Crisis pregnancy centers, or CPCs, are religious centers that pose as clinics in order to convince people not to have an abortion. These fake clinics undermine women’s health care decisionmaking, and reproductive choice advocates like 22-year-old Ofelia Alonso are working hard to expose them.

Alonso, a student at the University of Texas-Rio Grande Valley, works with Advocates for Youth to help draw attention to the CPCs operating in her south Texas community. Until recently, the Rio Grande Valley had no abortion clinics; now they have one, Whole Woman’s Health in McAllen, Texas. The region has four CPCs.

“At the end of the day, not only are CPCs not-real medical establishments that lie to people, they also use their centers as a front for anti-abortion organizing,” Alonso tells Brit + Co.

CPCs vastly outnumber abortion clinics across the nation. According to the Supreme Court filing for NIFLA v. Becerra, there are an estimated 2,500 and 4,000 crisis pregnancy centers in the US. Comparatively, the US had just 788 abortion clinics as of 2014, according to the Guttmacher Institute.

CPCs will often establish their centers in close proximity to actual abortion clinics as a strategy to lead patients into their facilities, instead. And, often, they bear a superficial resemblance to clinics; most provide pregnancy testing and many also offer ultrasounds. They might help pregnant women sign up for programs like Medicaid to cover the medical costs of pregnancy or connect women to adoption resources if they know they aren’t able to keep their baby. In the process, workers at crisis pregnancy centers dole out misleading and factually inaccurate ideas about abortion.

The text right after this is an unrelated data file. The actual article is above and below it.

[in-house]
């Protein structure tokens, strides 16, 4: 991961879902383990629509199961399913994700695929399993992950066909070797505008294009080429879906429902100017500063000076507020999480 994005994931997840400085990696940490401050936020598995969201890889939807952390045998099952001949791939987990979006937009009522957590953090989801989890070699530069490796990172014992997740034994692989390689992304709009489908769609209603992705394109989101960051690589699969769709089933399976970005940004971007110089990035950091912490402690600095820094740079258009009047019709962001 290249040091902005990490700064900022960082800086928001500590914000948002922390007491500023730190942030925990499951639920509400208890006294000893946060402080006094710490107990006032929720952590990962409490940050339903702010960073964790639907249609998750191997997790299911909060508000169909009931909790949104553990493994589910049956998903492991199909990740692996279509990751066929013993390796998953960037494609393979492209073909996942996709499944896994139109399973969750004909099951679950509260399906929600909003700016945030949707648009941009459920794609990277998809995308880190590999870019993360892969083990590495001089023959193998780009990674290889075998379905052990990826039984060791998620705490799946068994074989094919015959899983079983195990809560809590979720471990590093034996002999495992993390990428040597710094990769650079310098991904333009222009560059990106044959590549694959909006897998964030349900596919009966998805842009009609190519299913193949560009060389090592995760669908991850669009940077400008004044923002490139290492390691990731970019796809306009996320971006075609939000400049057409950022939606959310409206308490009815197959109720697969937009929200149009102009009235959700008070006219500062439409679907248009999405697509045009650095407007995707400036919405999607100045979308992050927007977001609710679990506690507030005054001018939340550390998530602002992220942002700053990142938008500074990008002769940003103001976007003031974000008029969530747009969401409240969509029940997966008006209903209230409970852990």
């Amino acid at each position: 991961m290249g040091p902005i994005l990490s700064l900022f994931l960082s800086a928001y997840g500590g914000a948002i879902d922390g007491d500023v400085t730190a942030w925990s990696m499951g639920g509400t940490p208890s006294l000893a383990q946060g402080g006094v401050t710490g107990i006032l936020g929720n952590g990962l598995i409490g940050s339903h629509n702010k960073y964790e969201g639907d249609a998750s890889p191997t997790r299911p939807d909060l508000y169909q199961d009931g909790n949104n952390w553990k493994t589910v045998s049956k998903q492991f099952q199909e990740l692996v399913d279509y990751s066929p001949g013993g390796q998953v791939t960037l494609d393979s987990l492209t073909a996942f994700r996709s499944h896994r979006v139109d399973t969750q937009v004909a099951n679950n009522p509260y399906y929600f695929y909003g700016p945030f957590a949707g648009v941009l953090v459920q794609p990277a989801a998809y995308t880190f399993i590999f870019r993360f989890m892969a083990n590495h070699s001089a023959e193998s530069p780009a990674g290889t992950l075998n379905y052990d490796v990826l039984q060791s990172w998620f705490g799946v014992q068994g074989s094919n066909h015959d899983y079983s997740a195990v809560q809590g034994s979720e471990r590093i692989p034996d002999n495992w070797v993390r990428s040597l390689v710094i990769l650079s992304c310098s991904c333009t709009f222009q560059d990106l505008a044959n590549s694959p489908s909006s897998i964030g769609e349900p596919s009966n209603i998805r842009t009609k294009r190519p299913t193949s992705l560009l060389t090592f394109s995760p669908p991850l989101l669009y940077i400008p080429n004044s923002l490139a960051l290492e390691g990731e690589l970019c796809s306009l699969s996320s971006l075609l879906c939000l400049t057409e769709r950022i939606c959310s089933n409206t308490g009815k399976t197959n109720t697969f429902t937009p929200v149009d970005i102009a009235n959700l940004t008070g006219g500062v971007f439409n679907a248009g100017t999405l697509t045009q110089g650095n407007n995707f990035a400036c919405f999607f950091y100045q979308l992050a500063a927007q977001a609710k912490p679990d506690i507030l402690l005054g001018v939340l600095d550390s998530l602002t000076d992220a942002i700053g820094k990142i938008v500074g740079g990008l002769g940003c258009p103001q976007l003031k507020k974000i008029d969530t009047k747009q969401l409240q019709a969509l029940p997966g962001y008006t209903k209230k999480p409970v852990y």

Some of the common lies that CPC workers tell about abortion is that having an abortion means a person will be unable to get pregnant later on, and that abortion leaves women emotionally traumatized. Of course, there’s no medical evidence to support either of these false claims. But that doesn’t stop CPCs from giving bad information to vulnerable people, especially in marginalized communities.

According to a 2015 report from NARAL Pro-Choice America, “CPCs purposely place their outdoor advertising near high schools, colleges, and low-income neighborhoods.”

In some instances, CPCs explicitly target predominantly Black communities. Care Net, a network of CPCs, has purchased ads on BET, and creates ads targeting Black communities that compare abortion to slavery, according to the report.

To combat the dangerous and insidious operation of crisis pregnancy centers in south Texas, Alonso worked on the 1 in 3 campaign, a week-long effort to expose CPCs that launched in October of last year. During the campaign, Alonso says she and her fellow volunteers gave presentations and set up tables on college campuses.

“It was very obvious that people didn’t know CPCs aren’t real clinics, which is part of the danger. They’re seen as a legitimate medical establishment and people trust them as a legitimate medical establishment,” Alonso says.

In addition to educating the public about the existence and dangers of CPCs, Alonso and others staged a protest at two of the centers in the Rio Grande Valley. Alonso tells us that one of the centers they protested in McAllen is notorious for harassing patients outside the Valley’s one abortion clinic.

Since the campaign, Alonso tells us that she and others with Advocates for Youth have continued to table at colleges and speak out about CPCs. Now that the practices CPCs are being considered by the Supreme Court, Alonso says that there’s been even more opportunity to talk about how these organizations deceive and potentially endanger patients.

A decision on the case is expected by summer.

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(Images via URGE UTRGV/ Facebook)